Strong passwords are crucial when it comes to network protection. Attackers frequently try to steal employee credentials or use leaked passwords found on the dark web to gain network access. Companies should require employees to use strong and complex passwords or passphrases with capital letters, numbers, and special characters because they are much harder to crack with brute force. Using a different password for each system decreases the likelihood of attackers successfully reusing leaked passwords or stolen credentials. Using a password manager is a great way to keep track of your different passwords.
Multifactor Authentication (MFA)
Multifactor authentication requires additional identity verification to allow a successful login, which prevents attacks. While many authentication methods are email or text-based, we recommend app-based authentication. Email and text information can be intercepted, unlike an app on your phone.
Keep systems up-to-date
All systems across the business need to be updated and patched to the newest version. Attackers look for out-of-date systems because of their vulnerabilities. If your company cannot patch vulnerabilities in-house, work with a trusted 3rd party to ensure systems run on the latest version.
Use modern network devices
Firewalls, intrusion detection systems (IDS) and intrusion prevention systems (IPS) can all be applied to the network to increase security. Utilizing a secure domain system (DNS) can ensure links within an email are safe to click, reducing the risk of attack. With a security information event manager (SIM), these can all work together, which allows everything to be managed in one central location by a security team.
Continuous network monitoring
If your company invests money into cloud-based and endpoint security, the activity needs to be monitored 24/7. Continuous monitoring can identify indicators of compromise (IOCs) faster and prevent or limit the impact of an attack. This monitoring can be done internally or using a trusted 3rd party service.
Properly segmenting the network means that if an attacker breaches a machine, they cannot take over the whole network. This slows down attackers and makes it difficult to access the entire company.
Employee cybersecurity training
Employees being aware of cybersecurity issues is not enough. Training shows employees how to recognize suspicious activity and—most importantly—what to do when they find it.
Role-based access control (RBAC) is an industry best practice. Employees are assigned a role at the lowest level possible, determining their network access. If an attacker steals an employee’s access at a low level, they cannot simply elevate their privilege and steal sensitive data. Access control is an enormous issue if companies are careless when assigning admin access (a master key to the entire network) by giving it to all or those who do not need it. Attackers have a direct route to the entire network if they compromise an employee with admin access.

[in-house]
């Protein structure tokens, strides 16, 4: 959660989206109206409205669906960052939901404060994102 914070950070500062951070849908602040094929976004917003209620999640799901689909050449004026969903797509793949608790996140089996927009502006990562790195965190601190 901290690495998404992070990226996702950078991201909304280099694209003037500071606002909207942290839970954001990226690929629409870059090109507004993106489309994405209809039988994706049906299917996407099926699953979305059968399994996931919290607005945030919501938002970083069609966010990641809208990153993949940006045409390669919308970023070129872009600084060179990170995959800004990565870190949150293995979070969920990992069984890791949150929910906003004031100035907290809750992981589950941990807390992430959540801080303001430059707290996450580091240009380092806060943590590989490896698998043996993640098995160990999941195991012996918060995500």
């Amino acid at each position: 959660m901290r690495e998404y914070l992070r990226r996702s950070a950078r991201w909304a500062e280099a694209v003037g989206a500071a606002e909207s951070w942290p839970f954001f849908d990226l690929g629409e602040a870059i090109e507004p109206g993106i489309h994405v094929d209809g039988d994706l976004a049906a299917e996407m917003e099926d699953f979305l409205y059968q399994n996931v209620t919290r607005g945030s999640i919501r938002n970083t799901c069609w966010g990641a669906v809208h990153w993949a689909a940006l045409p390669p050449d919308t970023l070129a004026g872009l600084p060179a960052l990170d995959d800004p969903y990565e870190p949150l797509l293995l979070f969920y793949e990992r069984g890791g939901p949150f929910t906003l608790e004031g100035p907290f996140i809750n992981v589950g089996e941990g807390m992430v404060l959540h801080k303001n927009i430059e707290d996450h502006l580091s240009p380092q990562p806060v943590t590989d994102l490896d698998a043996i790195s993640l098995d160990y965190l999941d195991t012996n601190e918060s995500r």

Regular assessments of cyber hygiene
Cyber hygiene includes vulnerability scanning, penetration (pen) testing, phishing awareness campaigns and updating/patching. Companies that do this regularly have improved security and can address vulnerabilities before exploitation. The more often your company assesses security weaknesses, the smaller the window of opportunity is for exploitation.
Data should be encrypted at rest (data on the device) and in transit (when the employee is working and traffic is flowing). This is particularly important with the number of employees now working remotely. If data is encrypted and an employee loses a device, the data will remain secure. Remote workers should use an encrypted connection to protect their devices while working in public. Companies typically use a virtual private network (VPN) for this encryption.
By being prepared for an attack, your company will be ready for pen tests and audits.
Test your network the right way with the Gambler’s Penetration Test
This test is the industry’s first of its kind and is designed to align the incentives of Blue Team Alpha with our customers. In a standard pen test, the vendor is paid regardless of their success, meaning the customer pays even if they did not get a valuable service and were not tested properly.
The Gambler’s Pen Test is different. In this test, if we are not successful, the customer does not have to pay; however, if we are successful, the customer pays double our standard rate.
Offensive services like pen tests are not commodities—you cannot switch companies and expect the same service. Each business has its methods, and some are better than others.
Testers must emulate an attacker for a pen test to be truly realistic. Testing becomes more realistic and produces better results by using the same tools and methods as threat actors. The Gambler’s Pen Test applies even more pressure because, like real attackers, if we aren’t successful, we don’t get paid.